When proceeding with a Social Security disability claim or appeal, one of the most important considerations moving forward is whether your treating physician understands the seriousness of your medical conditions and the extent to which your problems are impacting your ability to function (both in and out of the home). Ultimately, it’s important that your treatment providers are willing and able to express in a meaningful manner to the Social Security Administration (SSA) he nature and severity of your medical conditions and the extent to which you would be impacted in terms of your ability to function in a work site.
As part of the five (5) step sequential evaluation process, it is first necessary to establish that one is suffering from a medically determinable to severe impairment before SSA will next determine what symptoms could reasonably be expected to follow from such medically determinable impairments. At that point, the Social Security regulations require that the agency determine the persistence and severity of one’s symptoms and the manner in which it impacts one’s ability to function in a work setting. This requires a determination of one’s Residual Functional Capacity, which is defined by the regulations as the most one can do despite their physical and mental limitations.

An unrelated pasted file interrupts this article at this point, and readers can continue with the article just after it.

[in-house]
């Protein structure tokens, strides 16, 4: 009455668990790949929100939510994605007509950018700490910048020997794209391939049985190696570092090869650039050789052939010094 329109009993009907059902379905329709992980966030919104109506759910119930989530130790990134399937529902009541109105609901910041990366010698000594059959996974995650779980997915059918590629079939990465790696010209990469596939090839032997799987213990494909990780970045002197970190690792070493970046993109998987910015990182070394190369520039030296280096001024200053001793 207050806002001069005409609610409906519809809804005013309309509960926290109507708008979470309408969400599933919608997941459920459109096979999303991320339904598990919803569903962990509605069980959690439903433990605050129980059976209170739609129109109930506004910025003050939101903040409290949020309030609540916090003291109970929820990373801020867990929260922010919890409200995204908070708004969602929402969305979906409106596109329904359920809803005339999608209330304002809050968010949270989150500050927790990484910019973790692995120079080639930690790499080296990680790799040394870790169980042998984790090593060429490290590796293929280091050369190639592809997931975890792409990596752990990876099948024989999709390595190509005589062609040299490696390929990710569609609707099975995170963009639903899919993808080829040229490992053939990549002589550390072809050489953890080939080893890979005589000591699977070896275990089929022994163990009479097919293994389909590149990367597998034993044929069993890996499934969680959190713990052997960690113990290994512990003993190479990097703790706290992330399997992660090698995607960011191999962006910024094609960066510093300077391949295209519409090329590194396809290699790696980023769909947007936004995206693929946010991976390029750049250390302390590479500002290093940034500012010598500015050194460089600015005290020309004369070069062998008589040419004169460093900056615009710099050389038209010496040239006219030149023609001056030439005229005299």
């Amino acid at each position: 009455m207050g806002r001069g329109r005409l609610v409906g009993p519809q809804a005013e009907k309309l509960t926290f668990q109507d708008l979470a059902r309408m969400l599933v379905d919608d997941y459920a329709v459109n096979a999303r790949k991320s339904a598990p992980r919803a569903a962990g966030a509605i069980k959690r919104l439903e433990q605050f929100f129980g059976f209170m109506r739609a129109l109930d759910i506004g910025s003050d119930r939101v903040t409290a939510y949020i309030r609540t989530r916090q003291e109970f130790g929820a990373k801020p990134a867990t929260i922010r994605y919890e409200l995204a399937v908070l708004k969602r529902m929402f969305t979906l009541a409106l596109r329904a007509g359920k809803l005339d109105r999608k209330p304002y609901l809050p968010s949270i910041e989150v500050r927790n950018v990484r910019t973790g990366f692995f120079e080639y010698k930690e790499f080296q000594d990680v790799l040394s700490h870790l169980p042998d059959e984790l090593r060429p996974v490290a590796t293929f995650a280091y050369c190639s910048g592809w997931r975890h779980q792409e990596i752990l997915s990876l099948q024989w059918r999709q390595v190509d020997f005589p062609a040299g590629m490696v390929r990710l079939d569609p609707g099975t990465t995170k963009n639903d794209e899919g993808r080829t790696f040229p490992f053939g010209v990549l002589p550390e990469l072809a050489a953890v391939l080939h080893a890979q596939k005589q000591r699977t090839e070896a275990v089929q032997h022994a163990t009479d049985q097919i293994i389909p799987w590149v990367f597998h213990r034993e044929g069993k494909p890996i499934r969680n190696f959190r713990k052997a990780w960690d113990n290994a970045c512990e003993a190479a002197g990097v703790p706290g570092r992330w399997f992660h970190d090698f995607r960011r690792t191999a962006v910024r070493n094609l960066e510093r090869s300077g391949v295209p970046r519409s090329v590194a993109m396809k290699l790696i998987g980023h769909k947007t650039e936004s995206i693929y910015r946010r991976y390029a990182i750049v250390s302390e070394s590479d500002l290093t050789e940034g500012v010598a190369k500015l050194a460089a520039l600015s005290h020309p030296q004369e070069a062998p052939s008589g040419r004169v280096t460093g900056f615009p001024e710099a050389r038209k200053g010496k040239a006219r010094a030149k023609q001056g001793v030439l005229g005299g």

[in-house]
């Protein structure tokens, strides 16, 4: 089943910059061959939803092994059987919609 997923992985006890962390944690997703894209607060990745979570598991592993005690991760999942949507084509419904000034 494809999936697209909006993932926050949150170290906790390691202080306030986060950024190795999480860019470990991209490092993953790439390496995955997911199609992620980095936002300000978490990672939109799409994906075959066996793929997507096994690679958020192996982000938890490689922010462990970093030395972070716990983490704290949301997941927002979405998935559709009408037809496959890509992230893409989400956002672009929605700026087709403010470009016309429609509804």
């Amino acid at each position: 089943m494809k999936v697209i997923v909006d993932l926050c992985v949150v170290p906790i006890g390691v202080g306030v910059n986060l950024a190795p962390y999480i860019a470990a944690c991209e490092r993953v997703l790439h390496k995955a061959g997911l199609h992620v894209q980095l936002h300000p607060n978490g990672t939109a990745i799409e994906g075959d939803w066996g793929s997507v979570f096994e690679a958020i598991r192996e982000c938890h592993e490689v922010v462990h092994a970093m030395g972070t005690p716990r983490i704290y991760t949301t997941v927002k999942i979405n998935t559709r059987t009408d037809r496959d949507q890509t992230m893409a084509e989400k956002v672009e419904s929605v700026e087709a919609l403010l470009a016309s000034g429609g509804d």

The Social Security regulations, for claims filed prior to March 27, 2017, provided that treating source opinions (which would include the opinions of one’s medical doctors) would carry controlling weight assuming that the opinions were supported by the not inconsistent with the treatment records of the provider. Amendments made to the Social Security regulations provide that for those claims filed on or after March 27, 2017, controlling weight will not be provided to the opinions of a treating source (such as one’s primary care physician, psychiatrist or surgeon). Rather, their opinions will be evaluated along side those of non-treating sources using the same set of factors that have now been outlines at 20 C.F.R. 1520(c). Medical sources have now been expanded to include that of licensed physician assistants, with respect evaluation of impairments that fall into their licensed scope of practice and for licensed advanced practice nurses, and yet the opinions of your own providers may no longer be presumed to carry more weight than one of Social Security’s providers that may be asked to see you. Continue Reading ›